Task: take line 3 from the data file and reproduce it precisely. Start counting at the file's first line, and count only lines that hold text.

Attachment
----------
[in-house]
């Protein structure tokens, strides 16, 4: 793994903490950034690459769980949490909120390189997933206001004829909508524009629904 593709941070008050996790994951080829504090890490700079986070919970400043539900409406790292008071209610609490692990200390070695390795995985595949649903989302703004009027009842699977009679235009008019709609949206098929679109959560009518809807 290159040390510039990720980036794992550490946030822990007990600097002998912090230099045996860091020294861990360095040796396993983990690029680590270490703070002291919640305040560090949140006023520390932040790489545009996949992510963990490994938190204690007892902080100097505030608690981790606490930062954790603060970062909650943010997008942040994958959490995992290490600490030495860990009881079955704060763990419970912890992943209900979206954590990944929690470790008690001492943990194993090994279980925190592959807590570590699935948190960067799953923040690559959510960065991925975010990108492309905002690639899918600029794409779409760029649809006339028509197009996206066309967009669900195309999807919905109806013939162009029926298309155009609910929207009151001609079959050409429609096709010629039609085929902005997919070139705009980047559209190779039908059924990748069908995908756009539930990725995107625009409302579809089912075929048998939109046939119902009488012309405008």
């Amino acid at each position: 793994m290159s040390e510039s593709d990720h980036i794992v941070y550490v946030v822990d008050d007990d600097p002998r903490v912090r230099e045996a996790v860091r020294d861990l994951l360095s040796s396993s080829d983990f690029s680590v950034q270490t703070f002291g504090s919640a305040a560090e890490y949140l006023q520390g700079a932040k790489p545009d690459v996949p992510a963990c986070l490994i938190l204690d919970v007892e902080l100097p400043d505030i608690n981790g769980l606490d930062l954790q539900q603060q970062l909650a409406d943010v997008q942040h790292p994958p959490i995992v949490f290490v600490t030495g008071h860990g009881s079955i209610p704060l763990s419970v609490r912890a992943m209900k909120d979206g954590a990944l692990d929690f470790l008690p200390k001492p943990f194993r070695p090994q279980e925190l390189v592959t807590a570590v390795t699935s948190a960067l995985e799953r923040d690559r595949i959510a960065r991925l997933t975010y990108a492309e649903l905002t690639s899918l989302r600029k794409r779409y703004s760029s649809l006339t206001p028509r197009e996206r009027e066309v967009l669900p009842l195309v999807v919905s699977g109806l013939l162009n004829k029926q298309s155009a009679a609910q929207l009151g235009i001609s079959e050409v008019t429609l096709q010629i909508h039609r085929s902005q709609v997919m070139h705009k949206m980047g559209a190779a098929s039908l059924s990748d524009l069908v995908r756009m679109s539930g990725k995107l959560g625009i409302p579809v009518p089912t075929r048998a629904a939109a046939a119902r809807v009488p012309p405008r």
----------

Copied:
């Amino acid at each position: 793994m290159s040390e510039s593709d990720h980036i794992v941070y550490v946030v822990d008050d007990d600097p002998r903490v912090r230099e045996a996790v860091r020294d861990l994951l360095s040796s396993s080829d983990f690029s680590v950034q270490t703070f002291g504090s919640a305040a560090e890490y949140l006023q520390g700079a932040k790489p545009d690459v996949p992510a963990c986070l490994i938190l204690d919970v007892e902080l100097p400043d505030i608690n981790g769980l606490d930062l954790q539900q603060q970062l909650a409406d943010v997008q942040h790292p994958p959490i995992v949490f290490v600490t030495g008071h860990g009881s079955i209610p704060l763990s419970v609490r912890a992943m209900k909120d979206g954590a990944l692990d929690f470790l008690p200390k001492p943990f194993r070695p090994q279980e925190l390189v592959t807590a570590v390795t699935s948190a960067l995985e799953r923040d690559r595949i959510a960065r991925l997933t975010y990108a492309e649903l905002t690639s899918l989302r600029k794409r779409y703004s760029s649809l006339t206001p028509r197009e996206r009027e066309v967009l669900p009842l195309v999807v919905s699977g109806l013939l162009n004829k029926q298309s155009a009679a609910q929207l009151g235009i001609s079959e050409v008019t429609l096709q010629i909508h039609r085929s902005q709609v997919m070139h705009k949206m980047g559209a190779a098929s039908l059924s990748d524009l069908v995908r756009m679109s539930g990725k995107l959560g625009i409302p579809v009518p089912t075929r048998a629904a939109a046939a119902r809807v009488p012309p405008r």